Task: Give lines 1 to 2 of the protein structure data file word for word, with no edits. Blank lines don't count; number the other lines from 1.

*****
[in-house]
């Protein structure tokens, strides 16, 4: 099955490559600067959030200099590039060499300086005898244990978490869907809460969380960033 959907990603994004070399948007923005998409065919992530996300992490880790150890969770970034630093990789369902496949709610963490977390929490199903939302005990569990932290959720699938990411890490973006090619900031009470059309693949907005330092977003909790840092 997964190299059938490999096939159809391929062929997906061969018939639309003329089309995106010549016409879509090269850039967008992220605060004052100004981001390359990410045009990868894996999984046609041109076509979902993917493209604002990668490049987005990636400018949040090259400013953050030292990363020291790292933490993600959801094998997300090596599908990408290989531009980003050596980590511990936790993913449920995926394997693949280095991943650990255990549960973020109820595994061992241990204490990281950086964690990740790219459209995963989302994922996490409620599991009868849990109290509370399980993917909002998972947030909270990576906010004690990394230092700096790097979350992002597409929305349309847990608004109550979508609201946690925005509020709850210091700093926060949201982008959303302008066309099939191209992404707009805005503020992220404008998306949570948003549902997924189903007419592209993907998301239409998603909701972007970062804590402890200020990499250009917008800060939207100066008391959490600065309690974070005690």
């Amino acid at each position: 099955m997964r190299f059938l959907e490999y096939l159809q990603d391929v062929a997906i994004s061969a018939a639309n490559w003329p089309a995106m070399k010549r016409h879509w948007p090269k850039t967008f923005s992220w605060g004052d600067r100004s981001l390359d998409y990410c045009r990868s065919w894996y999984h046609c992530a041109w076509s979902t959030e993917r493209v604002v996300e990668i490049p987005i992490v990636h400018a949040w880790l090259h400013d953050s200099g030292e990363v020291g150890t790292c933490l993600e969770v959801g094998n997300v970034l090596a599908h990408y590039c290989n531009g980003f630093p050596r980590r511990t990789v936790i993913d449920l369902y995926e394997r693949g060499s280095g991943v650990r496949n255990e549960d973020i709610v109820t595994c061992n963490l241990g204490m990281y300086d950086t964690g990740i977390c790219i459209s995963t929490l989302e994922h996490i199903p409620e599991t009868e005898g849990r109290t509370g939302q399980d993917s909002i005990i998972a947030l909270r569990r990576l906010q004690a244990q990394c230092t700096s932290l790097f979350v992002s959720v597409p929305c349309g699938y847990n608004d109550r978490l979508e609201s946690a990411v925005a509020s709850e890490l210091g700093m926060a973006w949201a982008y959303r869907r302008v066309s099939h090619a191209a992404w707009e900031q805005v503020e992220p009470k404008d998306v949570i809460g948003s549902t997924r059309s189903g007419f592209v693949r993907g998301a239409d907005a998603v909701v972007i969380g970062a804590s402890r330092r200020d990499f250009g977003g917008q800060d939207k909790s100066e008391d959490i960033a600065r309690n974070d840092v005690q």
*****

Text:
[in-house]
């Protein structure tokens, strides 16, 4: 099955490559600067959030200099590039060499300086005898244990978490869907809460969380960033 959907990603994004070399948007923005998409065919992530996300992490880790150890969770970034630093990789369902496949709610963490977390929490199903939302005990569990932290959720699938990411890490973006090619900031009470059309693949907005330092977003909790840092 997964190299059938490999096939159809391929062929997906061969018939639309003329089309995106010549016409879509090269850039967008992220605060004052100004981001390359990410045009990868894996999984046609041109076509979902993917493209604002990668490049987005990636400018949040090259400013953050030292990363020291790292933490993600959801094998997300090596599908990408290989531009980003050596980590511990936790993913449920995926394997693949280095991943650990255990549960973020109820595994061992241990204490990281950086964690990740790219459209995963989302994922996490409620599991009868849990109290509370399980993917909002998972947030909270990576906010004690990394230092700096790097979350992002597409929305349309847990608004109550979508609201946690925005509020709850210091700093926060949201982008959303302008066309099939191209992404707009805005503020992220404008998306949570948003549902997924189903007419592209993907998301239409998603909701972007970062804590402890200020990499250009917008800060939207100066008391959490600065309690974070005690």